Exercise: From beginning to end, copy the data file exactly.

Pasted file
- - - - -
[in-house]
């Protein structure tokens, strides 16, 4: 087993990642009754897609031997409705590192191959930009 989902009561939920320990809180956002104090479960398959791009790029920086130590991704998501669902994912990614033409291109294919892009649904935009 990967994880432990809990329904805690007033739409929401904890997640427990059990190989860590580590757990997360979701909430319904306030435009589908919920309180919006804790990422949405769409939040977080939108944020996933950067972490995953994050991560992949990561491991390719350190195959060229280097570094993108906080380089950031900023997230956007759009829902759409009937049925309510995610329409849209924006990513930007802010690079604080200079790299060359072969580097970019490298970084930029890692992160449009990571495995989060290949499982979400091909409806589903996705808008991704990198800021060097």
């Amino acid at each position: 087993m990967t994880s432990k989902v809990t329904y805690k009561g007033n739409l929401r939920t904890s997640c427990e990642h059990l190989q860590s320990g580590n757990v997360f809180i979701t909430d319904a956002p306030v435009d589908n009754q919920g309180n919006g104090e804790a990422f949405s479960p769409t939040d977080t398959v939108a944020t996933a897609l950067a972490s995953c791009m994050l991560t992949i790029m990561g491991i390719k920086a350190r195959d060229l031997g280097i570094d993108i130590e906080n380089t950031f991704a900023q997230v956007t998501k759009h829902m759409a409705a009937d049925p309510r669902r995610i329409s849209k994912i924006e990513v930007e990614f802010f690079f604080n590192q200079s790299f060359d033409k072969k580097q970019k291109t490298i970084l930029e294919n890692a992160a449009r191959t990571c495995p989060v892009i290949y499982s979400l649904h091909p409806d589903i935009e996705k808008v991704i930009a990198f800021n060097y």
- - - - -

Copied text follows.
[in-house]
């Protein structure tokens, strides 16, 4: 087993990642009754897609031997409705590192191959930009 989902009561939920320990809180956002104090479960398959791009790029920086130590991704998501669902994912990614033409291109294919892009649904935009 990967994880432990809990329904805690007033739409929401904890997640427990059990190989860590580590757990997360979701909430319904306030435009589908919920309180919006804790990422949405769409939040977080939108944020996933950067972490995953994050991560992949990561491991390719350190195959060229280097570094993108906080380089950031900023997230956007759009829902759409009937049925309510995610329409849209924006990513930007802010690079604080200079790299060359072969580097970019490298970084930029890692992160449009990571495995989060290949499982979400091909409806589903996705808008991704990198800021060097």
């Amino acid at each position: 087993m990967t994880s432990k989902v809990t329904y805690k009561g007033n739409l929401r939920t904890s997640c427990e990642h059990l190989q860590s320990g580590n757990v997360f809180i979701t909430d319904a956002p306030v435009d589908n009754q919920g309180n919006g104090e804790a990422f949405s479960p769409t939040d977080t398959v939108a944020t996933a897609l950067a972490s995953c791009m994050l991560t992949i790029m990561g491991i390719k920086a350190r195959d060229l031997g280097i570094d993108i130590e906080n380089t950031f991704a900023q997230v956007t998501k759009h829902m759409a409705a009937d049925p309510r669902r995610i329409s849209k994912i924006e990513v930007e990614f802010f690079f604080n590192q200079s790299f060359d033409k072969k580097q970019k291109t490298i970084l930029e294919n890692a992160a449009r191959t990571c495995p989060v892009i290949y499982s979400l649904h091909p409806d589903i935009e996705k808008v991704i930009a990198f800021n060097y």